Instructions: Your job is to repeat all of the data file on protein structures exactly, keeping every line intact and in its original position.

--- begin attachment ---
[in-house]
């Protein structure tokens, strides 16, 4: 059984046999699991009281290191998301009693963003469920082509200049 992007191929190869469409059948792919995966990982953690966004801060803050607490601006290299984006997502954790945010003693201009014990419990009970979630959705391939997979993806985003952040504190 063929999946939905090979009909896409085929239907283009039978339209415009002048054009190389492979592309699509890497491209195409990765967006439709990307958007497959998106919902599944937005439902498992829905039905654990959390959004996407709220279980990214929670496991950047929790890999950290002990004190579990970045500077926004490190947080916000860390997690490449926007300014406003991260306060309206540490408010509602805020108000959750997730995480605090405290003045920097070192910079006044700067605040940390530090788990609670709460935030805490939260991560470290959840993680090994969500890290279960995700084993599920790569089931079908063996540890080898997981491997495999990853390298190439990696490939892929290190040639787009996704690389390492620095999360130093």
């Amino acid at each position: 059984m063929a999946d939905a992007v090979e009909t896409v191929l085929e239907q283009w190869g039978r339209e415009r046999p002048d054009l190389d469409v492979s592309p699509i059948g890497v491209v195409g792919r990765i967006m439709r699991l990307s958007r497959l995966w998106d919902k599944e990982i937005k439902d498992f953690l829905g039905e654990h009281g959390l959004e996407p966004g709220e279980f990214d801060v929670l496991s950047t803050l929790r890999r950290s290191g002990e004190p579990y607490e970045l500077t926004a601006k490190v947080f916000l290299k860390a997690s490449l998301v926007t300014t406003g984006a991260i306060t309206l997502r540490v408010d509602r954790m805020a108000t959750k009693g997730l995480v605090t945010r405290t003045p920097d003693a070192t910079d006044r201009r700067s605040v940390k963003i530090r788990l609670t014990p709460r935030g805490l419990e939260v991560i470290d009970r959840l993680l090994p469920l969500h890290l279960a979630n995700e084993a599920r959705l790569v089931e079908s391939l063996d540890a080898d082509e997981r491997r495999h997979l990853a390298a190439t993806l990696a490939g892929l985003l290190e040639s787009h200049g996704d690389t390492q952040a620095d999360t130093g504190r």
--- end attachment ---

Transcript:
[in-house]
């Protein structure tokens, strides 16, 4: 059984046999699991009281290191998301009693963003469920082509200049 992007191929190869469409059948792919995966990982953690966004801060803050607490601006290299984006997502954790945010003693201009014990419990009970979630959705391939997979993806985003952040504190 063929999946939905090979009909896409085929239907283009039978339209415009002048054009190389492979592309699509890497491209195409990765967006439709990307958007497959998106919902599944937005439902498992829905039905654990959390959004996407709220279980990214929670496991950047929790890999950290002990004190579990970045500077926004490190947080916000860390997690490449926007300014406003991260306060309206540490408010509602805020108000959750997730995480605090405290003045920097070192910079006044700067605040940390530090788990609670709460935030805490939260991560470290959840993680090994969500890290279960995700084993599920790569089931079908063996540890080898997981491997495999990853390298190439990696490939892929290190040639787009996704690389390492620095999360130093």
């Amino acid at each position: 059984m063929a999946d939905a992007v090979e009909t896409v191929l085929e239907q283009w190869g039978r339209e415009r046999p002048d054009l190389d469409v492979s592309p699509i059948g890497v491209v195409g792919r990765i967006m439709r699991l990307s958007r497959l995966w998106d919902k599944e990982i937005k439902d498992f953690l829905g039905e654990h009281g959390l959004e996407p966004g709220e279980f990214d801060v929670l496991s950047t803050l929790r890999r950290s290191g002990e004190p579990y607490e970045l500077t926004a601006k490190v947080f916000l290299k860390a997690s490449l998301v926007t300014t406003g984006a991260i306060t309206l997502r540490v408010d509602r954790m805020a108000t959750k009693g997730l995480v605090t945010r405290t003045p920097d003693a070192t910079d006044r201009r700067s605040v940390k963003i530090r788990l609670t014990p709460r935030g805490l419990e939260v991560i470290d009970r959840l993680l090994p469920l969500h890290l279960a979630n995700e084993a599920r959705l790569v089931e079908s391939l063996d540890a080898d082509e997981r491997r495999h997979l990853a390298a190439t993806l990696a490939g892929l985003l290190e040639s787009h200049g996704d690389t390492q952040a620095d999360t130093g504190r």